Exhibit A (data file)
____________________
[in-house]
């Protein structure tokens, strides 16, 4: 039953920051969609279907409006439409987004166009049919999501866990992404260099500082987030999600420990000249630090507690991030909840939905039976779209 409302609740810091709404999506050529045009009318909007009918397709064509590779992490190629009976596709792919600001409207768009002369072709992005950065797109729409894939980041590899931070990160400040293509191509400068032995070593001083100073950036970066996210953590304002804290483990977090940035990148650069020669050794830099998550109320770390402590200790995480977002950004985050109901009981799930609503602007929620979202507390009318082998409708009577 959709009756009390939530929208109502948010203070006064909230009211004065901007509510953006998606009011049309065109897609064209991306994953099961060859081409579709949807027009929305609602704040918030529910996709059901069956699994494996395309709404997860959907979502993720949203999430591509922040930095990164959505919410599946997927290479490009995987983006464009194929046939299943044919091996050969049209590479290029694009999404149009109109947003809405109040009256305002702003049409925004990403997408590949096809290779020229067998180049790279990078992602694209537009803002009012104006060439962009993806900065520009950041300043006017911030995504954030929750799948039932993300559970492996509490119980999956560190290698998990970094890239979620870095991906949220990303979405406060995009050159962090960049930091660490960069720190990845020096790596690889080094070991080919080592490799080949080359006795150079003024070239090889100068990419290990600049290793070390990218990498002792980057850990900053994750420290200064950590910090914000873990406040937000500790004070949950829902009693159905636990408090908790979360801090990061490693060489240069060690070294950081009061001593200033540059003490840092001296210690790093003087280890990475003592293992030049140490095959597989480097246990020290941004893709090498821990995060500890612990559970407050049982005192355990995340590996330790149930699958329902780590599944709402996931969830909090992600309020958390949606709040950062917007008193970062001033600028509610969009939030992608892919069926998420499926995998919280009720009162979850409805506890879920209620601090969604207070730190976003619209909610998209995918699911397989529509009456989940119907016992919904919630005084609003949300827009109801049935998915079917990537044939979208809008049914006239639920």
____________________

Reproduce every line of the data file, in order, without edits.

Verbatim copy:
[in-house]
């Protein structure tokens, strides 16, 4: 039953920051969609279907409006439409987004166009049919999501866990992404260099500082987030999600420990000249630090507690991030909840939905039976779209 409302609740810091709404999506050529045009009318909007009918397709064509590779992490190629009976596709792919600001409207768009002369072709992005950065797109729409894939980041590899931070990160400040293509191509400068032995070593001083100073950036970066996210953590304002804290483990977090940035990148650069020669050794830099998550109320770390402590200790995480977002950004985050109901009981799930609503602007929620979202507390009318082998409708009577 959709009756009390939530929208109502948010203070006064909230009211004065901007509510953006998606009011049309065109897609064209991306994953099961060859081409579709949807027009929305609602704040918030529910996709059901069956699994494996395309709404997860959907979502993720949203999430591509922040930095990164959505919410599946997927290479490009995987983006464009194929046939299943044919091996050969049209590479290029694009999404149009109109947003809405109040009256305002702003049409925004990403997408590949096809290779020229067998180049790279990078992602694209537009803002009012104006060439962009993806900065520009950041300043006017911030995504954030929750799948039932993300559970492996509490119980999956560190290698998990970094890239979620870095991906949220990303979405406060995009050159962090960049930091660490960069720190990845020096790596690889080094070991080919080592490799080949080359006795150079003024070239090889100068990419290990600049290793070390990218990498002792980057850990900053994750420290200064950590910090914000873990406040937000500790004070949950829902009693159905636990408090908790979360801090990061490693060489240069060690070294950081009061001593200033540059003490840092001296210690790093003087280890990475003592293992030049140490095959597989480097246990020290941004893709090498821990995060500890612990559970407050049982005192355990995340590996330790149930699958329902780590599944709402996931969830909090992600309020958390949606709040950062917007008193970062001033600028509610969009939030992608892919069926998420499926995998919280009720009162979850409805506890879920209620601090969604207070730190976003619209909610998209995918699911397989529509009456989940119907016992919904919630005084609003949300827009109801049935998915079917990537044939979208809008049914006239639920």